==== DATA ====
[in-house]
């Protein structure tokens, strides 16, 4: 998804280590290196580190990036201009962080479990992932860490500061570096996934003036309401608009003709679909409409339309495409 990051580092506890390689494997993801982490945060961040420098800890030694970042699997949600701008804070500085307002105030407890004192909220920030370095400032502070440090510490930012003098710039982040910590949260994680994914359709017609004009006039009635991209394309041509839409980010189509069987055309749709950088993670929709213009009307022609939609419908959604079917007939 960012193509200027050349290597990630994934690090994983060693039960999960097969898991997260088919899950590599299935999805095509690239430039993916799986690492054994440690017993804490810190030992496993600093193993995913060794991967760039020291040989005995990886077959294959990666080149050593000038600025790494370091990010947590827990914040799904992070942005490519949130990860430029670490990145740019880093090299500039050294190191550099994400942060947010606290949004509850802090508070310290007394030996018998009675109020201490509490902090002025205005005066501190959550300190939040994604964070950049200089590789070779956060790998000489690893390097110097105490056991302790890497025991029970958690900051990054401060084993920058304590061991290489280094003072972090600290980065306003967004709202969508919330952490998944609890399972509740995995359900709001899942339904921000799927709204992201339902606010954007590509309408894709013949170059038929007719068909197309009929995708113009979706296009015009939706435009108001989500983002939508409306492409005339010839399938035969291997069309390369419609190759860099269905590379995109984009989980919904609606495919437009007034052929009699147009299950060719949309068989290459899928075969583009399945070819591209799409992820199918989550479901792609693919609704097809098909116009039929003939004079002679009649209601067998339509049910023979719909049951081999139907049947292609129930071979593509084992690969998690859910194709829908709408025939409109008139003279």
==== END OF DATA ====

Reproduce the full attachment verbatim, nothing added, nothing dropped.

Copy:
[in-house]
């Protein structure tokens, strides 16, 4: 998804280590290196580190990036201009962080479990992932860490500061570096996934003036309401608009003709679909409409339309495409 990051580092506890390689494997993801982490945060961040420098800890030694970042699997949600701008804070500085307002105030407890004192909220920030370095400032502070440090510490930012003098710039982040910590949260994680994914359709017609004009006039009635991209394309041509839409980010189509069987055309749709950088993670929709213009009307022609939609419908959604079917007939 960012193509200027050349290597990630994934690090994983060693039960999960097969898991997260088919899950590599299935999805095509690239430039993916799986690492054994440690017993804490810190030992496993600093193993995913060794991967760039020291040989005995990886077959294959990666080149050593000038600025790494370091990010947590827990914040799904992070942005490519949130990860430029670490990145740019880093090299500039050294190191550099994400942060947010606290949004509850802090508070310290007394030996018998009675109020201490509490902090002025205005005066501190959550300190939040994604964070950049200089590789070779956060790998000489690893390097110097105490056991302790890497025991029970958690900051990054401060084993920058304590061991290489280094003072972090600290980065306003967004709202969508919330952490998944609890399972509740995995359900709001899942339904921000799927709204992201339902606010954007590509309408894709013949170059038929007719068909197309009929995708113009979706296009015009939706435009108001989500983002939508409306492409005339010839399938035969291997069309390369419609190759860099269905590379995109984009989980919904609606495919437009007034052929009699147009299950060719949309068989290459899928075969583009399945070819591209799409992820199918989550479901792609693919609704097809098909116009039929003939004079002679009649209601067998339509049910023979719909049951081999139907049947292609129930071979593509084992690969998690859910194709829908709408025939409109008139003279």